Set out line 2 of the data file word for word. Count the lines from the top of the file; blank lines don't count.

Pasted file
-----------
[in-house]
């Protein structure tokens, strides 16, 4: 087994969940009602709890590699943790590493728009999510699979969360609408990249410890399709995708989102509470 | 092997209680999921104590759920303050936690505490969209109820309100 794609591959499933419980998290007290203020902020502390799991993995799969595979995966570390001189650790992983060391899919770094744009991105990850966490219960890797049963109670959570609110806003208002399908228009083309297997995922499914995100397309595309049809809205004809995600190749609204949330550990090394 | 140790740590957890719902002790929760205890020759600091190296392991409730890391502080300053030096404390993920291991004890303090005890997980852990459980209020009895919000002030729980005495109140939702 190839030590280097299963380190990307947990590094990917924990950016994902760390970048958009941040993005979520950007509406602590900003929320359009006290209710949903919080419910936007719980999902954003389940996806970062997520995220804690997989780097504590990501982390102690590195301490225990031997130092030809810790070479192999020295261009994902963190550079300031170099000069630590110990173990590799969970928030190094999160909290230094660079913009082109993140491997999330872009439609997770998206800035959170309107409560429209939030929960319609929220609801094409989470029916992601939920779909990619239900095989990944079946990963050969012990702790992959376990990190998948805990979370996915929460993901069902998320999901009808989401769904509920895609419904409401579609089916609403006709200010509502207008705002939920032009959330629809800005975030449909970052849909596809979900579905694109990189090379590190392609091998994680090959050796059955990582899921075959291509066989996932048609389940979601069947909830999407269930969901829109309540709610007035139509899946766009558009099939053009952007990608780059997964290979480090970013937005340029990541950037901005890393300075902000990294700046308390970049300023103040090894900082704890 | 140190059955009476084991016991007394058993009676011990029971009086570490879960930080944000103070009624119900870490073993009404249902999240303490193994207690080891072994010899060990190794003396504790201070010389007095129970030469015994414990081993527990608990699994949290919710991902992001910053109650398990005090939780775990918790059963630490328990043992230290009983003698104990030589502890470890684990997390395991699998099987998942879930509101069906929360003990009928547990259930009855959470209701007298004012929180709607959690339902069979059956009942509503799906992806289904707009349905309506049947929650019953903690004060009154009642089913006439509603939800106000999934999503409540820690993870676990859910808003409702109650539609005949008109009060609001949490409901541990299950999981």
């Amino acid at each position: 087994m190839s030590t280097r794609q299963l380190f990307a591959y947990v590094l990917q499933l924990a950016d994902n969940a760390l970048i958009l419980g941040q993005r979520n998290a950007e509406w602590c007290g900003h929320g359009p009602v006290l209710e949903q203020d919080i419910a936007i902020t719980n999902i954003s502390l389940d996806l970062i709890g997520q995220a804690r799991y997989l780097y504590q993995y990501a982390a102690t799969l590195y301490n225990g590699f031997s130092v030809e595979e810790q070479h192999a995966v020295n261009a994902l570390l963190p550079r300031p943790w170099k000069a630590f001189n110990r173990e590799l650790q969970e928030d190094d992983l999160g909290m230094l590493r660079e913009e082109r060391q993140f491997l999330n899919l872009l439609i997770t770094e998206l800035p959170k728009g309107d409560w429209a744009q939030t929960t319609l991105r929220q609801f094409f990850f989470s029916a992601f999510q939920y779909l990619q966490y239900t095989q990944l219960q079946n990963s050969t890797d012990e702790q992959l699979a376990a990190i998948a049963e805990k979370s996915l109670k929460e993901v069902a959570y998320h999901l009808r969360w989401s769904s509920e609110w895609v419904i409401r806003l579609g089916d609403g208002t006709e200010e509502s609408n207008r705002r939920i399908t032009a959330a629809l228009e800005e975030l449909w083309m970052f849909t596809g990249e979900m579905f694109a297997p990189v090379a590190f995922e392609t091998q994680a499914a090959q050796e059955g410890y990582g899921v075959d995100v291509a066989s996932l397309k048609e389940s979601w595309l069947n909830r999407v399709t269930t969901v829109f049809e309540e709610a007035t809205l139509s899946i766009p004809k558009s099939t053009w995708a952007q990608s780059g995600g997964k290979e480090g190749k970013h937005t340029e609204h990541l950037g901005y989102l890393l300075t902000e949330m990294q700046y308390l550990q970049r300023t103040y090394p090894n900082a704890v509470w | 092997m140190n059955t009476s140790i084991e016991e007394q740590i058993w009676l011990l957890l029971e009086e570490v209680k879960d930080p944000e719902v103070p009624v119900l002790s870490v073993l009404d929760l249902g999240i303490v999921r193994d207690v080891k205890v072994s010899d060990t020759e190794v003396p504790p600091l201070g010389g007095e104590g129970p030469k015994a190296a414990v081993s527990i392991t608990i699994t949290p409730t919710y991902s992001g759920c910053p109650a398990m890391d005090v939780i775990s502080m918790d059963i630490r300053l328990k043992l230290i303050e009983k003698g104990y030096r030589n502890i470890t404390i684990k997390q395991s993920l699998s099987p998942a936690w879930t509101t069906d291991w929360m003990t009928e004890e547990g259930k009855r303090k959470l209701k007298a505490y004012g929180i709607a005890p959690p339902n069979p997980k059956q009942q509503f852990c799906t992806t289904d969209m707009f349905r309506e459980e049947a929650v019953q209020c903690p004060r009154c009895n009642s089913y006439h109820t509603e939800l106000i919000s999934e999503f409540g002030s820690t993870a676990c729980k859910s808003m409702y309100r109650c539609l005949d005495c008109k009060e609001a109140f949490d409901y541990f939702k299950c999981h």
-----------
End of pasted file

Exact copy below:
């Protein structure tokens, strides 16, 4: 087994969940009602709890590699943790590493728009999510699979969360609408990249410890399709995708989102509470 | 092997209680999921104590759920303050936690505490969209109820309100 794609591959499933419980998290007290203020902020502390799991993995799969595979995966570390001189650790992983060391899919770094744009991105990850966490219960890797049963109670959570609110806003208002399908228009083309297997995922499914995100397309595309049809809205004809995600190749609204949330550990090394 | 140790740590957890719902002790929760205890020759600091190296392991409730890391502080300053030096404390993920291991004890303090005890997980852990459980209020009895919000002030729980005495109140939702 190839030590280097299963380190990307947990590094990917924990950016994902760390970048958009941040993005979520950007509406602590900003929320359009006290209710949903919080419910936007719980999902954003389940996806970062997520995220804690997989780097504590990501982390102690590195301490225990031997130092030809810790070479192999020295261009994902963190550079300031170099000069630590110990173990590799969970928030190094999160909290230094660079913009082109993140491997999330872009439609997770998206800035959170309107409560429209939030929960319609929220609801094409989470029916992601939920779909990619239900095989990944079946990963050969012990702790992959376990990190998948805990979370996915929460993901069902998320999901009808989401769904509920895609419904409401579609089916609403006709200010509502207008705002939920032009959330629809800005975030449909970052849909596809979900579905694109990189090379590190392609091998994680090959050796059955990582899921075959291509066989996932048609389940979601069947909830999407269930969901829109309540709610007035139509899946766009558009099939053009952007990608780059997964290979480090970013937005340029990541950037901005890393300075902000990294700046308390970049300023103040090894900082704890 | 140190059955009476084991016991007394058993009676011990029971009086570490879960930080944000103070009624119900870490073993009404249902999240303490193994207690080891072994010899060990190794003396504790201070010389007095129970030469015994414990081993527990608990699994949290919710991902992001910053109650398990005090939780775990918790059963630490328990043992230290009983003698104990030589502890470890684990997390395991699998099987998942879930509101069906929360003990009928547990259930009855959470209701007298004012929180709607959690339902069979059956009942509503799906992806289904707009349905309506049947929650019953903690004060009154009642089913006439509603939800106000999934999503409540820690993870676990859910808003409702109650539609005949008109009060609001949490409901541990299950999981």